Global commitments to conserving and monitoring genetic diversity are now necessary and feasible

Sean Hoban*, Michael W. Bruford, W. Chris Funk, Peter Galbusera, M. Patrick Griffith, Catherine E. Grueber, Myriam Heuertz, Margaret E. Hunter, Christina Hvilsom, Belma Kalamujic Stroil, Francine Kershaw, Colin K. Khoury, Linda Laikre, Margarida Lopes-Fernandes, Anna J. MacDonald, Joachim Mergeay, Mariah Meek, Cinnamon Mittan, Tarek A. Mukassabi, David O'BrienRob Ogden, Clarisse Palma-Silva, Uma Ramakrishnan, Gernot Segelbacher, Robyn E. Shaw, Per Sjögren-Gulve, Nevena Veličković, Cristiano Vernesi

*Corresponding author for this work

Research output: Contribution to journalReview articlepeer-review

94 Citations (Scopus)


Global conservation policy and action have largely neglected protecting and monitoring genetic diversity - one of the three main pillars of biodiversity. Genetic diversity (diversity within species) underlies species' adaptation and survival, ecosystem resilience, and societal innovation. The low priority given to genetic diversity has largely been due to knowledge gaps in key areas, including the importance of genetic diversity and the trends in genetic diversity change; the perceived high expense and low availability and the scattered nature of genetic data; and complicated concepts and information that are inaccessible to policymakers. However, numerous recent advances in knowledge, technology, databases, practice, and capacity have now set the stage for better integration of genetic diversity in policy instruments and conservation efforts. We review these developments and explore how they can support improved consideration of genetic diversity in global conservation policy commitments and enable countries to monitor, report on, and take action to maintain or restore genetic diversity.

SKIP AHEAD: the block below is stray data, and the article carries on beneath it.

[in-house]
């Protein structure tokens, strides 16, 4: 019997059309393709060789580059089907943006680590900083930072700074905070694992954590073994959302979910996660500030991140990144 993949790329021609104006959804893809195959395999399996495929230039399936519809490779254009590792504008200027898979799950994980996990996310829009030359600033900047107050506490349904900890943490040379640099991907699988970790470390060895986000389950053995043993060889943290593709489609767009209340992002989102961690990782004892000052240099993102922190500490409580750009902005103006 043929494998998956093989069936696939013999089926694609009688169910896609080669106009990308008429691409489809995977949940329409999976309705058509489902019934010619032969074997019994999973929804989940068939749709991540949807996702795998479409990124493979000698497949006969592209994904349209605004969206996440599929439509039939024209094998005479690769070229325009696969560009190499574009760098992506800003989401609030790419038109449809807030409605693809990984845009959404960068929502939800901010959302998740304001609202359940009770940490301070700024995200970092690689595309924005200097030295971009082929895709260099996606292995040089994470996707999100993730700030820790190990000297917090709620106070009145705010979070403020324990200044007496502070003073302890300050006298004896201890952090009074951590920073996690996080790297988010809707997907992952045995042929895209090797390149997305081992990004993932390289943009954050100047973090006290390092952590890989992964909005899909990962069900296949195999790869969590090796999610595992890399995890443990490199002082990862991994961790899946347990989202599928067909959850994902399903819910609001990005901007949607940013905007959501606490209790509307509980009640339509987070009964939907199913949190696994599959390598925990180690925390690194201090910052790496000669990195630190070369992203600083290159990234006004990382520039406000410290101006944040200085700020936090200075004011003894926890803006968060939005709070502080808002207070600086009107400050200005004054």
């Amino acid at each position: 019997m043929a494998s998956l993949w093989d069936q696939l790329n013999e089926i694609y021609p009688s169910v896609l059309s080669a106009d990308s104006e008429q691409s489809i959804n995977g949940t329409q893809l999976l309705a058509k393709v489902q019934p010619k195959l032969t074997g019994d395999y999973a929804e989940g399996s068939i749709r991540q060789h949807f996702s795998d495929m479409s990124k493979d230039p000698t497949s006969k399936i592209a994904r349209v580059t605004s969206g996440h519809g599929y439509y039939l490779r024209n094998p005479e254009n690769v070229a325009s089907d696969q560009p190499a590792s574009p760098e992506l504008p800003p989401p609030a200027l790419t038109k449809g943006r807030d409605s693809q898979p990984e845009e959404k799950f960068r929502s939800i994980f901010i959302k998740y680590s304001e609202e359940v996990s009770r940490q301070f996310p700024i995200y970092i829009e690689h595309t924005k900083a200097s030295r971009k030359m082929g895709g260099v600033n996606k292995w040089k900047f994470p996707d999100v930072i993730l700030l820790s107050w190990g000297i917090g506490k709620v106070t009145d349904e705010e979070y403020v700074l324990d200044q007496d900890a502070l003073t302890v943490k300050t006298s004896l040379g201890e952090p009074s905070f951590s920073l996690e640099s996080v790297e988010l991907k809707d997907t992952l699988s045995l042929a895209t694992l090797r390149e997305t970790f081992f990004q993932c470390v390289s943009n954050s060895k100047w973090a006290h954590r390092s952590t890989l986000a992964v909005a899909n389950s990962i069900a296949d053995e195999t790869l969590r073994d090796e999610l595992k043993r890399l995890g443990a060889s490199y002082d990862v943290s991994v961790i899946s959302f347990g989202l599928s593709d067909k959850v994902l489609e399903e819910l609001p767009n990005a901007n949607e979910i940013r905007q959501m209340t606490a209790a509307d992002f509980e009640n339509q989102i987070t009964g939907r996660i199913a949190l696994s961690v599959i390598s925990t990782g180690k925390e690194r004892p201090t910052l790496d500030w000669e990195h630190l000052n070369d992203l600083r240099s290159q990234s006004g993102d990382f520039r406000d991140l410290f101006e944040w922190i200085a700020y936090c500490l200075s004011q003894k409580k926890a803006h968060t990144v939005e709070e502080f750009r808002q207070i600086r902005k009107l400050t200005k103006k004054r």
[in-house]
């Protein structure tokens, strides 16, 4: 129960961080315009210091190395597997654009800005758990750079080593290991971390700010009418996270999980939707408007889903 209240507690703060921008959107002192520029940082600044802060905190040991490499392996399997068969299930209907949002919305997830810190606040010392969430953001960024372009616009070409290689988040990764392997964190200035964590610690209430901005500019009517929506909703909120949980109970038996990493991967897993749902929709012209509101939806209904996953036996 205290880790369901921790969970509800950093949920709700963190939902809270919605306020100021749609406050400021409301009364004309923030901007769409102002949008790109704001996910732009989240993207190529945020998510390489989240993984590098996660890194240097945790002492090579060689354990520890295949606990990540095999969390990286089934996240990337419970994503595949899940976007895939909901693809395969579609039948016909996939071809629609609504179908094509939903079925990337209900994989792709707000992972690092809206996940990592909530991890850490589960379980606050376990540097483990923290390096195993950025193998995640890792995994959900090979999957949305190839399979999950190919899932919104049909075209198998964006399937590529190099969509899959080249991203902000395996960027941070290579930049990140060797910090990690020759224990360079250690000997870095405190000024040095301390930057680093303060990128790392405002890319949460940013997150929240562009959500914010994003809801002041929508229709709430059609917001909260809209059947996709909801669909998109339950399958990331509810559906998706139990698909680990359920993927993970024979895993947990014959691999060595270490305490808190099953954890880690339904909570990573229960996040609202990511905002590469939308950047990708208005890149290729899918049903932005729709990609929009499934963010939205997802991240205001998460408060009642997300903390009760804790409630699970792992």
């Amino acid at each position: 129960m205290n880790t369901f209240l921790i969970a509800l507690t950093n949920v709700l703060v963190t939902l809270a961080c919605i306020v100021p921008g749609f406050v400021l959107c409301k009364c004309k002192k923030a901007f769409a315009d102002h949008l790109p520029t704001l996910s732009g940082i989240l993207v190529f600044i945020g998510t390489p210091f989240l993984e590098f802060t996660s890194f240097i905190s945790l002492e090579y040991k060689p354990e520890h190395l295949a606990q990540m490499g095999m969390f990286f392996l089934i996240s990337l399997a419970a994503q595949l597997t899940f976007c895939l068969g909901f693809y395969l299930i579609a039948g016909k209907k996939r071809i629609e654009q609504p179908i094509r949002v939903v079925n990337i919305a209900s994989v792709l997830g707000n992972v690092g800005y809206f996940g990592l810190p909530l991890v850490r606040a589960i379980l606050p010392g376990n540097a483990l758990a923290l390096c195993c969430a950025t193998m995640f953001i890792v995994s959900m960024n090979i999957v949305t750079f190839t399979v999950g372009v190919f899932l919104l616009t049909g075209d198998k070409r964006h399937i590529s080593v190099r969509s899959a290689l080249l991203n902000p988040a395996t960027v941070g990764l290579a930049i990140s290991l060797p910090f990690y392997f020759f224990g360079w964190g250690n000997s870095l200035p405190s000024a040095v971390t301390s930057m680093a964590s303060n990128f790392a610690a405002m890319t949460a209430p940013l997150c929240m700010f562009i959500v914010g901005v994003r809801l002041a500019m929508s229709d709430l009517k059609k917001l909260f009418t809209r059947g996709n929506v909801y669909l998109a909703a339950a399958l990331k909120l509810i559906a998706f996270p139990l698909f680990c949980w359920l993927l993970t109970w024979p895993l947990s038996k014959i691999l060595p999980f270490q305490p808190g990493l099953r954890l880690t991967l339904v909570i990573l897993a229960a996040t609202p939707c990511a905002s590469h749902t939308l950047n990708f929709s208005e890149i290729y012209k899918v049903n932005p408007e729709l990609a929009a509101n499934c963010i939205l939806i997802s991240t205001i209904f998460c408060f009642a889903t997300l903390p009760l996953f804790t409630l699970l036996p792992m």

Original languageEnglish
Pages (from-to)964-976
Number of pages13
Issue number9
Publication statusPublished - 1 Sept 2021
Externally publishedYes


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